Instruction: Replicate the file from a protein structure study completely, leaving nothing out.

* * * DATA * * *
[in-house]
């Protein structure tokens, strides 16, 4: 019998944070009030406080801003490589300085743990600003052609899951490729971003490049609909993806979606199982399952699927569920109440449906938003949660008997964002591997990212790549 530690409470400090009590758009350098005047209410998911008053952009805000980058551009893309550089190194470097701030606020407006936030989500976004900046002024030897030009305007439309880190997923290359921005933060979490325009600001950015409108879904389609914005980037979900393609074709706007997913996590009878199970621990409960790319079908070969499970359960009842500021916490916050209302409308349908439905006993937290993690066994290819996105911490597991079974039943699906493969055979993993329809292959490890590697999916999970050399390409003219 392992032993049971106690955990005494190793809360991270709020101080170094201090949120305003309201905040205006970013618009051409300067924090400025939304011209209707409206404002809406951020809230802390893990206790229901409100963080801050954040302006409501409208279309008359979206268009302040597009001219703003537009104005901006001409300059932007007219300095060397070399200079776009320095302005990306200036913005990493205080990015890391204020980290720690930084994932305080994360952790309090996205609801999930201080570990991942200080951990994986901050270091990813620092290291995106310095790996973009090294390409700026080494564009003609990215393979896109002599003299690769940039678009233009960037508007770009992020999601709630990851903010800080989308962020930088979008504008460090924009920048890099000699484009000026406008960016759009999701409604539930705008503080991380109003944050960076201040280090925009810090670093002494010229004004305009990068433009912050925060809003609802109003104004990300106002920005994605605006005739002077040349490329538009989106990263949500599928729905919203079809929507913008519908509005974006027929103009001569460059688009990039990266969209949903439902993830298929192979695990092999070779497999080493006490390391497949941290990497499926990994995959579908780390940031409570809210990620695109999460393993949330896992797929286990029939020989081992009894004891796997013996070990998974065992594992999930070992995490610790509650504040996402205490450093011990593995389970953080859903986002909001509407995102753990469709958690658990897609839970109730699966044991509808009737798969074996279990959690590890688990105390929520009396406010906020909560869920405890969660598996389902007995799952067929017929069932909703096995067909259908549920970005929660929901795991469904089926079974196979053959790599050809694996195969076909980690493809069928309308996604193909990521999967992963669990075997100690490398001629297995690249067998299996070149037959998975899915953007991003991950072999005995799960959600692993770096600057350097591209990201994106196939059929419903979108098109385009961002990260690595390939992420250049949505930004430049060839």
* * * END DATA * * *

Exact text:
[in-house]
């Protein structure tokens, strides 16, 4: 019998944070009030406080801003490589300085743990600003052609899951490729971003490049609909993806979606199982399952699927569920109440449906938003949660008997964002591997990212790549 530690409470400090009590758009350098005047209410998911008053952009805000980058551009893309550089190194470097701030606020407006936030989500976004900046002024030897030009305007439309880190997923290359921005933060979490325009600001950015409108879904389609914005980037979900393609074709706007997913996590009878199970621990409960790319079908070969499970359960009842500021916490916050209302409308349908439905006993937290993690066994290819996105911490597991079974039943699906493969055979993993329809292959490890590697999916999970050399390409003219 392992032993049971106690955990005494190793809360991270709020101080170094201090949120305003309201905040205006970013618009051409300067924090400025939304011209209707409206404002809406951020809230802390893990206790229901409100963080801050954040302006409501409208279309008359979206268009302040597009001219703003537009104005901006001409300059932007007219300095060397070399200079776009320095302005990306200036913005990493205080990015890391204020980290720690930084994932305080994360952790309090996205609801999930201080570990991942200080951990994986901050270091990813620092290291995106310095790996973009090294390409700026080494564009003609990215393979896109002599003299690769940039678009233009960037508007770009992020999601709630990851903010800080989308962020930088979008504008460090924009920048890099000699484009000026406008960016759009999701409604539930705008503080991380109003944050960076201040280090925009810090670093002494010229004004305009990068433009912050925060809003609802109003104004990300106002920005994605605006005739002077040349490329538009989106990263949500599928729905919203079809929507913008519908509005974006027929103009001569460059688009990039990266969209949903439902993830298929192979695990092999070779497999080493006490390391497949941290990497499926990994995959579908780390940031409570809210990620695109999460393993949330896992797929286990029939020989081992009894004891796997013996070990998974065992594992999930070992995490610790509650504040996402205490450093011990593995389970953080859903986002909001509407995102753990469709958690658990897609839970109730699966044991509808009737798969074996279990959690590890688990105390929520009396406010906020909560869920405890969660598996389902007995799952067929017929069932909703096995067909259908549920970005929660929901795991469904089926079974196979053959790599050809694996195969076909980690493809069928309308996604193909990521999967992963669990075997100690490398001629297995690249067998299996070149037959998975899915953007991003991950072999005995799960959600692993770096600057350097591209990201994106196939059929419903979108098109385009961002990260690595390939992420250049949505930004430049060839």